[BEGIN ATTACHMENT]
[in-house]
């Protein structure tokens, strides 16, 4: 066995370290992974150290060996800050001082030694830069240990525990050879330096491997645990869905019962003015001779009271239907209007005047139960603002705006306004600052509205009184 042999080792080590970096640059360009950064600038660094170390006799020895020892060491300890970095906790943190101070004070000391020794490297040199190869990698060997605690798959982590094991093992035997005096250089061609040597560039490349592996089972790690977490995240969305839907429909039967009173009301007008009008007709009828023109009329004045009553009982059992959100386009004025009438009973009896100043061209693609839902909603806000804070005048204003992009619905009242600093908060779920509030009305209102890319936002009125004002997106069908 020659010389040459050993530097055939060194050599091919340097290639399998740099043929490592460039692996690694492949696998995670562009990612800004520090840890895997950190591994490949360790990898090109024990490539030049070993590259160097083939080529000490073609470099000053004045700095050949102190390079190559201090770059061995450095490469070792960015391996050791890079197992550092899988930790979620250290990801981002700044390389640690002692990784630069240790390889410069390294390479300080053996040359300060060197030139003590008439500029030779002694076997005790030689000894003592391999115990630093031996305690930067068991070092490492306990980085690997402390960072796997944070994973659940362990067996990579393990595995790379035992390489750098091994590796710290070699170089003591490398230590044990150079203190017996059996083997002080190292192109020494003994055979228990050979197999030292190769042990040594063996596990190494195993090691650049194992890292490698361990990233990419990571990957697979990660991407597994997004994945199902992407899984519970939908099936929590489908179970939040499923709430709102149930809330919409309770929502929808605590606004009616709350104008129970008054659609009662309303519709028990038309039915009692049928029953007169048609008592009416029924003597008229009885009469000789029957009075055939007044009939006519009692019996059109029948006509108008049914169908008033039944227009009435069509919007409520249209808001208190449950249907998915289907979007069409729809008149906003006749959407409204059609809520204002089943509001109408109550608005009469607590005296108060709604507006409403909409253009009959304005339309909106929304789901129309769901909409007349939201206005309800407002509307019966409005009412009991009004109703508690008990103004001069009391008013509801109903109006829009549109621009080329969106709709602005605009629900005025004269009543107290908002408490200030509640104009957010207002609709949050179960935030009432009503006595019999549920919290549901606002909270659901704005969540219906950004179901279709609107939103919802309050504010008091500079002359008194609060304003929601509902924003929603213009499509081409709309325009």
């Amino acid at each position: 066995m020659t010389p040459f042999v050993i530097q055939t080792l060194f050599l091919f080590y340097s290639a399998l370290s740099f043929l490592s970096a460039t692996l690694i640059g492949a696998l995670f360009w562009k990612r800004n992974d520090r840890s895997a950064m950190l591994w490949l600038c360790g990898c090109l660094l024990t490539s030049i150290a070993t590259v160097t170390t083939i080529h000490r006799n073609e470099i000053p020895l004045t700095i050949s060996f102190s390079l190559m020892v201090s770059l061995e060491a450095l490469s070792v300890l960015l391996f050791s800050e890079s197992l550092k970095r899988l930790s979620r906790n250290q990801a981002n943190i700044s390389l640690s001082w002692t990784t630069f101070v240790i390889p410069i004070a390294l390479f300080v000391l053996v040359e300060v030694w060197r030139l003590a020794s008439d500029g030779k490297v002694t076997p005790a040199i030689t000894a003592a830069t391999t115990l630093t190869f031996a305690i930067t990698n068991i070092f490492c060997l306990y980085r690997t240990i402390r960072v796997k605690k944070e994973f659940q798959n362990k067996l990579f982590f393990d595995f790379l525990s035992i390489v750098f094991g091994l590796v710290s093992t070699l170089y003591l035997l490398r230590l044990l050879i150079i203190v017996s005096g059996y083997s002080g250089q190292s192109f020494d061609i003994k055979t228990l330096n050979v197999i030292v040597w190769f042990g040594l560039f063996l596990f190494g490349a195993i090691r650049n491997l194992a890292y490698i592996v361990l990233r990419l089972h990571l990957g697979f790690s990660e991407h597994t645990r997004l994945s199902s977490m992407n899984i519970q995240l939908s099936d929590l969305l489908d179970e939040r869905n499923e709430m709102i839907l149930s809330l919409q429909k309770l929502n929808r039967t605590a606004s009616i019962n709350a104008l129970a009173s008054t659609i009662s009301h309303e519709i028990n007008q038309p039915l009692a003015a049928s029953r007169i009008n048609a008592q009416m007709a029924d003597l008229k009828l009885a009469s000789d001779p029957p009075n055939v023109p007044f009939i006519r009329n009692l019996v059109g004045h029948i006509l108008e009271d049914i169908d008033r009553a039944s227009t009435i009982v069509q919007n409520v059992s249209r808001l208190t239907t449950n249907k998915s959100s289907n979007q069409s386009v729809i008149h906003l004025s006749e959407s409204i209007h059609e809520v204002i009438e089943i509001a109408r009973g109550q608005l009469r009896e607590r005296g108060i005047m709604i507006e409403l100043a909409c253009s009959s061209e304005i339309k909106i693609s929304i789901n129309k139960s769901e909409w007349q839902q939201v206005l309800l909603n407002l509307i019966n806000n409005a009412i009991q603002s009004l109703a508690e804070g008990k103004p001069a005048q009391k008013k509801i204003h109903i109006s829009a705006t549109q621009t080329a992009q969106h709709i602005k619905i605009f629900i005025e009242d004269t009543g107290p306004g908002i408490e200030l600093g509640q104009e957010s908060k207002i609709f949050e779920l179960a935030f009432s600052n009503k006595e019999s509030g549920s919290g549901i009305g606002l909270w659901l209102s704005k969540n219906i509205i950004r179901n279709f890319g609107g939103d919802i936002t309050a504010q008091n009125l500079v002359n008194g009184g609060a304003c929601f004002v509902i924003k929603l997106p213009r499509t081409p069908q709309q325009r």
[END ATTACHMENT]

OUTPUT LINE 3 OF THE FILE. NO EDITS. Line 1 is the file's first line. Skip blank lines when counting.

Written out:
């Amino acid at each position: 066995m020659t010389p040459f042999v050993i530097q055939t080792l060194f050599l091919f080590y340097s290639a399998l370290s740099f043929l490592s970096a460039t692996l690694i640059g492949a696998l995670f360009w562009k990612r800004n992974d520090r840890s895997a950064m950190l591994w490949l600038c360790g990898c090109l660094l024990t490539s030049i150290a070993t590259v160097t170390t083939i080529h000490r006799n073609e470099i000053p020895l004045t700095i050949s060996f102190s390079l190559m020892v201090s770059l061995e060491a450095l490469s070792v300890l960015l391996f050791s800050e890079s197992l550092k970095r899988l930790s979620r906790n250290q990801a981002n943190i700044s390389l640690s001082w002692t990784t630069f101070v240790i390889p410069i004070a390294l390479f300080v000391l053996v040359e300060v030694w060197r030139l003590a020794s008439d500029g030779k490297v002694t076997p005790a040199i030689t000894a003592a830069t391999t115990l630093t190869f031996a305690i930067t990698n068991i070092f490492c060997l306990y980085r690997t240990i402390r960072v796997k605690k944070e994973f659940q798959n362990k067996l990579f982590f393990d595995f790379l525990s035992i390489v750098f094991g091994l590796v710290s093992t070699l170089y003591l035997l490398r230590l044990l050879i150079i203190v017996s005096g059996y083997s002080g250089q190292s192109f020494d061609i003994k055979t228990l330096n050979v197999i030292v040597w190769f042990g040594l560039f063996l596990f190494g490349a195993i090691r650049n491997l194992a890292y490698i592996v361990l990233r990419l089972h990571l990957g697979f790690s990660e991407h597994t645990r997004l994945s199902s977490m992407n899984i519970q995240l939908s099936d929590l969305l489908d179970e939040r869905n499923e709430m709102i839907l149930s809330l919409q429909k309770l929502n929808r039967t605590a606004s009616i019962n709350a104008l129970a009173s008054t659609i009662s009301h309303e519709i028990n007008q038309p039915l009692a003015a049928s029953r007169i009008n048609a008592q009416m007709a029924d003597l008229k009828l009885a009469s000789d001779p029957p009075n055939v023109p007044f009939i006519r009329n009692l019996v059109g004045h029948i006509l108008e009271d049914i169908d008033r009553a039944s227009t009435i009982v069509q919007n409520v059992s249209r808001l208190t239907t449950n249907k998915s959100s289907n979007q069409s386009v729809i008149h906003l004025s006749e959407s409204i209007h059609e809520v204002i009438e089943i509001a109408r009973g109550q608005l009469r009896e607590r005296g108060i005047m709604i507006e409403l100043a909409c253009s009959s061209e304005i339309k909106i693609s929304i789901n129309k139960s769901e909409w007349q839902q939201v206005l309800l909603n407002l509307i019966n806000n409005a009412i009991q603002s009004l109703a508690e804070g008990k103004p001069a005048q009391k008013k509801i204003h109903i109006s829009a705006t549109q621009t080329a992009q969106h709709i602005k619905i605009f629900i005025e009242d004269t009543g107290p306004g908002i408490e200030l600093g509640q104009e957010s908060k207002i609709f949050e779920l179960a935030f009432s600052n009503k006595e019999s509030g549920s919290g549901i009305g606002l909270w659901l209102s704005k969540n219906i509205i950004r179901n279709f890319g609107g939103d919802i936002t309050a504010q008091n009125l500079v002359n008194g009184g609060a304003c929601f004002v509902i924003k929603l997106p213009r499509t081409p069908q709309q325009r």